Shale Gas News and Information
Christof Rühl: A decision point for those of us interested in the environment
- Written by Nick Grealy
Christof Rühl and I met three years ago and we shared an appearance in Moscow last month, although unfortunately not on the same day, so we missed each other. Christof is Chief Economist of BP, but unlike many in Big Oil, he long ago understood the multiple implications of the shale revolution. I wish he was taken more seriously by many in his own company who, like colleagues at other oil majors, often still can’t get their heads around shale.
Notwithstanding the popular perception of economists as dismal number crunchers, the best often divine the story the numbers are telling us long before the conventional communicators in PR and journalism
Christof recently posted a series of articles on Linked In, republished at Energy Post, the most recent being “The five global implications of shale oil and gas”. Regular readers know I’m a sucker for this big picture type of thing. Much of what he says has been discussed here over the years, but one section is worth reproducing in it’s entirety.
Bring on the wildcatters
- Written by Nick Grealy
Internationally, 2013 was the year when any doubts about shale energy potential evaporated in the face of production of both natural gas and oil in the US achieved levels that were simply prodigious. The shale “bubble” theory was beloved not only by hybocarbondhriac shale antis, but also by many in the financial community, especially in Europe. Friends of the Earth and Co may have reputational capital at stake in the energy debate, but it was the financial capital invested in not only renewable technologies but elsewhere in energy that was felt to be at risk. Thus proponents of any number of expensive energy projects fear the emergence of a world where oil and gas were not running out. Whether shale lowers prices or not is both open to question and besides the point. What shale certainly proves is that prices will not be going up.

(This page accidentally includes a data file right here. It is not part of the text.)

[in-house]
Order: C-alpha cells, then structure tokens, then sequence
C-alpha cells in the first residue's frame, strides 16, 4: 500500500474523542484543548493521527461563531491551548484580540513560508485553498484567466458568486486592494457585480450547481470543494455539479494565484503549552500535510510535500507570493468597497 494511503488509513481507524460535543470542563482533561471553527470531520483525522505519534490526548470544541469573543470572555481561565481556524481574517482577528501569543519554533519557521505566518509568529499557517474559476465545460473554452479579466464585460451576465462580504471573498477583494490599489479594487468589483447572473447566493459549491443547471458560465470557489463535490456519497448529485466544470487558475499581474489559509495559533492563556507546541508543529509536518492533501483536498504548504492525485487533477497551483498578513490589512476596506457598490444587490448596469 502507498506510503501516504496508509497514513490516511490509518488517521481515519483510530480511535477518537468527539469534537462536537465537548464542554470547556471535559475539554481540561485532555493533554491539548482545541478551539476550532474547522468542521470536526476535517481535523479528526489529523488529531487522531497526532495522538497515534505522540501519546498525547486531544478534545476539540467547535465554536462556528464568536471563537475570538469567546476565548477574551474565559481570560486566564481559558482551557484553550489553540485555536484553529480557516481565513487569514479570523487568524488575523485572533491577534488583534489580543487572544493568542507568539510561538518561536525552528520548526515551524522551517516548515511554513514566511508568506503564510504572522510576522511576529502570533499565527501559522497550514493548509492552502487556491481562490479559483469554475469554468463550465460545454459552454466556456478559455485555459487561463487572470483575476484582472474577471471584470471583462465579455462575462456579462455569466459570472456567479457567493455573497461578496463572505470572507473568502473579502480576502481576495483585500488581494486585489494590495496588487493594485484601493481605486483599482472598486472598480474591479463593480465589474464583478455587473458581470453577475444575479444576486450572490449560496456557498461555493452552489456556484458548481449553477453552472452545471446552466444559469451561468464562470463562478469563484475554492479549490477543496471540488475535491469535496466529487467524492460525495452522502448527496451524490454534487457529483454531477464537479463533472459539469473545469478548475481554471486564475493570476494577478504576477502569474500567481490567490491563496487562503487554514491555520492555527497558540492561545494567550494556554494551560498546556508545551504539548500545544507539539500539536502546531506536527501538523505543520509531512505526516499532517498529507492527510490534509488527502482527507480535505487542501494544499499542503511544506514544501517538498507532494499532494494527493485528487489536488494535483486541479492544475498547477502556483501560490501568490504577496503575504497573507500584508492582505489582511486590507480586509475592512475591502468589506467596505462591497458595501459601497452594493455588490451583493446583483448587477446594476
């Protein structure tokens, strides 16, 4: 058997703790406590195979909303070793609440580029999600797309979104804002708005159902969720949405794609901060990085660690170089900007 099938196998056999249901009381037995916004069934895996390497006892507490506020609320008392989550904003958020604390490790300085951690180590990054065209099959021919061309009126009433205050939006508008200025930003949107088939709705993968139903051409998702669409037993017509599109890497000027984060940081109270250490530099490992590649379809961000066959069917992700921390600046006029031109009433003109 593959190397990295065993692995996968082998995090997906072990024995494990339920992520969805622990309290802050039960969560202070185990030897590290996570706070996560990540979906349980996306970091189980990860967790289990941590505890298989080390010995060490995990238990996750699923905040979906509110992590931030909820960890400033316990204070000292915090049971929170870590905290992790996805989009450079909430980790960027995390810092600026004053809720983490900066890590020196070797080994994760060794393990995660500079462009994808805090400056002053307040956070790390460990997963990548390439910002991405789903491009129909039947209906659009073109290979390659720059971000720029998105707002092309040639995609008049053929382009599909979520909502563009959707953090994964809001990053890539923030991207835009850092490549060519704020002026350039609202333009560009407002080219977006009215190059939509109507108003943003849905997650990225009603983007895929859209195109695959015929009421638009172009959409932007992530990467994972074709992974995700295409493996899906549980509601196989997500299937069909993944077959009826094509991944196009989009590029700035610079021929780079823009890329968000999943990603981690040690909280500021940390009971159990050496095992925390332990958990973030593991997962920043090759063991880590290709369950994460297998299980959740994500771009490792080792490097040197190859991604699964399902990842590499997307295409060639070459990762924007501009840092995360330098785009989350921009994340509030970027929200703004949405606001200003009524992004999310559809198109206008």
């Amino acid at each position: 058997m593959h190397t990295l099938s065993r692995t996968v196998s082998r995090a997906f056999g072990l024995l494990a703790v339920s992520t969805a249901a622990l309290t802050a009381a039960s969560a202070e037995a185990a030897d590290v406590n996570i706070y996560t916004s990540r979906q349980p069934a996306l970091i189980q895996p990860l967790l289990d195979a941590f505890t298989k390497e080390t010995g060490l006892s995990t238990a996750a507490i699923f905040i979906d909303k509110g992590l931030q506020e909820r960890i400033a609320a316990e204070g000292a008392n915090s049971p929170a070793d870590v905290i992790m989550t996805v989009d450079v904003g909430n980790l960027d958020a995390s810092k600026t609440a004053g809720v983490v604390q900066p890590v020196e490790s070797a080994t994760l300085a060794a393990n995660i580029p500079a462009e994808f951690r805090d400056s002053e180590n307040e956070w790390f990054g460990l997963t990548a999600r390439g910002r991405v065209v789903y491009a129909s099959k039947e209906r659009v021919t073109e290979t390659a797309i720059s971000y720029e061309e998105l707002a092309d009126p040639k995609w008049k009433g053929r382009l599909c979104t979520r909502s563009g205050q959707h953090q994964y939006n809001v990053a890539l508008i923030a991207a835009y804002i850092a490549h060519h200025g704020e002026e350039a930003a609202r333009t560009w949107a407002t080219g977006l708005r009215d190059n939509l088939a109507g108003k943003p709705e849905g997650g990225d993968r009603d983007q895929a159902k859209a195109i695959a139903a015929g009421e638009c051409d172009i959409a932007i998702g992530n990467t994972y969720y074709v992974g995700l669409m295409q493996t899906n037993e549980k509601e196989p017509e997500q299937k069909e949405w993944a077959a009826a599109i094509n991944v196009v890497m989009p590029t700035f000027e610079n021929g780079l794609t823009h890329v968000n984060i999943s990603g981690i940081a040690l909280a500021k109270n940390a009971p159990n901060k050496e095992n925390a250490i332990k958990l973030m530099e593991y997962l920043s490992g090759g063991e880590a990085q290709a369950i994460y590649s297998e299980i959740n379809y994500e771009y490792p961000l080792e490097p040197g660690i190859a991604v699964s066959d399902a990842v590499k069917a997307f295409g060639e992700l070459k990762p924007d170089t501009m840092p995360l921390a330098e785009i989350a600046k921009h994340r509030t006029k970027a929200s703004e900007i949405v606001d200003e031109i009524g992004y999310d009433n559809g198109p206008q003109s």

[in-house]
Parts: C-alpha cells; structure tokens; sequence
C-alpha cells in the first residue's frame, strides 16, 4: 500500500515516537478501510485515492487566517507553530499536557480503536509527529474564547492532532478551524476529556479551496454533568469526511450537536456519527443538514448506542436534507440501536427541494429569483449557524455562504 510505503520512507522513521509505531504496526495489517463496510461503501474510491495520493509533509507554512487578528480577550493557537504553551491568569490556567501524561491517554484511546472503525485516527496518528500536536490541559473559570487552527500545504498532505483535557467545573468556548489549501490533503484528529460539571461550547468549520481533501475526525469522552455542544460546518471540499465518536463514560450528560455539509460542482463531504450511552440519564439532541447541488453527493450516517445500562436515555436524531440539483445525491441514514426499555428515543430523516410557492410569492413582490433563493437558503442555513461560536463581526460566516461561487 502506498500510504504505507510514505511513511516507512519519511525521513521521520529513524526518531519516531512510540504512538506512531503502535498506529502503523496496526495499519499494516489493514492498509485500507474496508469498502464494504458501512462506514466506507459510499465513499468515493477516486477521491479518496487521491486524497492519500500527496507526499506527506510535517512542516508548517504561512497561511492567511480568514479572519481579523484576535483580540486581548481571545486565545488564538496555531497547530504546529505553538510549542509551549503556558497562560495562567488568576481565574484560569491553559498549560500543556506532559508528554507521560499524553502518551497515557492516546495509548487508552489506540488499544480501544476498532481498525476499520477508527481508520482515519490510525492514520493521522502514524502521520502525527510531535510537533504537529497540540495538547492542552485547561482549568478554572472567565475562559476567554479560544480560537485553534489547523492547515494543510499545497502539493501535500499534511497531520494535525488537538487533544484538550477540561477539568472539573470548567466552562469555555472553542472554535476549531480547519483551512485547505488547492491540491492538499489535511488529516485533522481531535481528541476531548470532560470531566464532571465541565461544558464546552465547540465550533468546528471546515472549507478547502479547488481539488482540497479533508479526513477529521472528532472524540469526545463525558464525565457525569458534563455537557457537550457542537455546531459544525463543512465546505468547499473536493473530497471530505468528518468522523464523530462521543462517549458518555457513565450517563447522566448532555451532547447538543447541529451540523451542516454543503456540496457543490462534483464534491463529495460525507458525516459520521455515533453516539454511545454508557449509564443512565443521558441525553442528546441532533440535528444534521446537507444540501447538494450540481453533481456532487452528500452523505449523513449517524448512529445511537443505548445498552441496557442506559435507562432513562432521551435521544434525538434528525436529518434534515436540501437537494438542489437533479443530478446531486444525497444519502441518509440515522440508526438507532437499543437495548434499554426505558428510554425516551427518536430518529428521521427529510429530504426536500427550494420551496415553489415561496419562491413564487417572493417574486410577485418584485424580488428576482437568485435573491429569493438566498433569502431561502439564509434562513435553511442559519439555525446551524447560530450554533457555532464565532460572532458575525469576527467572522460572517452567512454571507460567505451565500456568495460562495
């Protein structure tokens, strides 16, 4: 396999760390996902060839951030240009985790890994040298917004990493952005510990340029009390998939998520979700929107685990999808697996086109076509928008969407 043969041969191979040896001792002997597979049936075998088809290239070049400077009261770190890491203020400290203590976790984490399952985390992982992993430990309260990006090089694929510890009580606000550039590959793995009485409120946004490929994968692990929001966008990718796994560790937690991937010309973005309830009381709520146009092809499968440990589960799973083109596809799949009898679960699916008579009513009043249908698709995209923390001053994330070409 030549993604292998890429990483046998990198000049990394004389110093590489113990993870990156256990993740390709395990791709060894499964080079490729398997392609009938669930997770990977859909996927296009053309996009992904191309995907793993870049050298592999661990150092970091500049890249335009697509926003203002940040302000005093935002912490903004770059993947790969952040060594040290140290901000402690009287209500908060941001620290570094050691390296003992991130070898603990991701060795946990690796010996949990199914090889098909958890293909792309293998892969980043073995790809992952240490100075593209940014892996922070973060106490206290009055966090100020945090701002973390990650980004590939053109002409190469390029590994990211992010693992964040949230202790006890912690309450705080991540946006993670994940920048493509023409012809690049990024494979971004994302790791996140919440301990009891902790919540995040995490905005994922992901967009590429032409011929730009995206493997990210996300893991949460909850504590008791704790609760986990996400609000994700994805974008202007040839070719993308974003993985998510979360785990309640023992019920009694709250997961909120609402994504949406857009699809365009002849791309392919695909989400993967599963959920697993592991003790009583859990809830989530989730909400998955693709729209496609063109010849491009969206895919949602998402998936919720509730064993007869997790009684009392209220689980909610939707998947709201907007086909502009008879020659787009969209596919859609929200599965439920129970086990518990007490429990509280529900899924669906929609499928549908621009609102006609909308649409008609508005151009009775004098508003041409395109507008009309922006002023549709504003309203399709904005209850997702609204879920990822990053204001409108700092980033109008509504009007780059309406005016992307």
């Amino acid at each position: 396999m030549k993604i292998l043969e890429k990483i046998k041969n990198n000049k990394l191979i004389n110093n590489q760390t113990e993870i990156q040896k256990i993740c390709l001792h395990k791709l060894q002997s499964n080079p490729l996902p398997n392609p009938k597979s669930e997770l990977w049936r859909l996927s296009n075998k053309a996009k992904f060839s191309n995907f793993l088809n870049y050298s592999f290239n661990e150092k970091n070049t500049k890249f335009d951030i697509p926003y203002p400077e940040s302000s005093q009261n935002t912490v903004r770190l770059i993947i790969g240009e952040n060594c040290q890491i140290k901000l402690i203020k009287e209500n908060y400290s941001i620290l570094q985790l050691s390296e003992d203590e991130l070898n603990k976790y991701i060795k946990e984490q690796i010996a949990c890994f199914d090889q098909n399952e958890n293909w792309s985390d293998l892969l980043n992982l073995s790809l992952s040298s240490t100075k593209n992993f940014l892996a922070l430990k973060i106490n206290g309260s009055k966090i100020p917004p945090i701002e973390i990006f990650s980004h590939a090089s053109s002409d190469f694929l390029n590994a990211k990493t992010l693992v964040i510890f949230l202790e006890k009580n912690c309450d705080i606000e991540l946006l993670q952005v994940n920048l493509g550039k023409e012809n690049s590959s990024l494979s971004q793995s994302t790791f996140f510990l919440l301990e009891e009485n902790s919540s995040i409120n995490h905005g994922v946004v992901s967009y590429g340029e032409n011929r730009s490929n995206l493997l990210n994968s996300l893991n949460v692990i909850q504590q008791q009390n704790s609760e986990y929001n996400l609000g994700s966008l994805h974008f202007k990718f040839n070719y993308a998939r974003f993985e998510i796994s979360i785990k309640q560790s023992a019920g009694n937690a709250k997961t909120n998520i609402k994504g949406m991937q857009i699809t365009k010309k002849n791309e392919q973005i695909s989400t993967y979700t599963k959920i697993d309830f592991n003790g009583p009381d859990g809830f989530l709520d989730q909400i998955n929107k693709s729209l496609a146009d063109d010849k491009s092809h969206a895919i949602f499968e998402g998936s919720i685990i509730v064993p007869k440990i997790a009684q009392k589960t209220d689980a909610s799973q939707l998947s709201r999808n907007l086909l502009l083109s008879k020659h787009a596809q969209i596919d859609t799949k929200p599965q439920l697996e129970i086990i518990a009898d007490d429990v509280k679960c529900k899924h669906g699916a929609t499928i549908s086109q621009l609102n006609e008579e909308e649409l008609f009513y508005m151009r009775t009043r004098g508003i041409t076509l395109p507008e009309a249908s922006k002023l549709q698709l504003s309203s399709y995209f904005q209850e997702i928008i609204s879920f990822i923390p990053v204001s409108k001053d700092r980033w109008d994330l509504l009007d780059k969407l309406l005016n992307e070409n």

Among other things, the shale revolution is starting to put an end to “big” energy. Nuclear, Nabucco, Shtokman, Severn Barrage and Desertec are some examples, but 2014 will start to see the unwinding of positions in other mega projects. Even some major offshore projects, and the LNG projects attached, are likely to be disrupted or postponed this year. The lesson from the USA is simple: There are hydrocarbons almost everywhere and we no longer need to go to the ends of the earth to chase them. The new energy paradigm is a world where the most attractive projects are those closest to markets. In the older “conventional” model costs and geology were paramount, and Big Oil would consider undertaking any resource project anywhere. Today, in natural gas at least, local markets are key and oil is going to go feel some of that effect. OPEC oil and Russian gas will never be unimportant, but they do have to cast off some outdated concepts around resource scarcity that they shared, often unwittingly, with Big Green. A world where oil is abundant under not only the US, but in the UK, France, Germany, Argentina and Australian sub-surface as well, makes several new off-shore projects look expensive. West of Shetland, Arctic Oil and offshore Brazil suddenly don’t seem so important anymore. Mature provinces in the North Sea and Gulf of Mexico will thrive because they have both existing take away capacity and will be able to use some tight oil technology to produce more, but gone are the days when Big Oil was desperate enough to show up in the back of beyond producing expensive oil in habitats that were environmentally fragile and politically dubious.
When capital providers say that, for example, UK oil has both physical geology and political constraints that will make the industry difficult, one has to ask the old question: Compared to what exactly? A barrier to world shale energy has been the perception that the US was the exception and the rest of the world, especially key markets such as Europe and China would be either unable or unwilling to face up to the new reality. The US shows that even a fraction of their success will be game changing world-wide.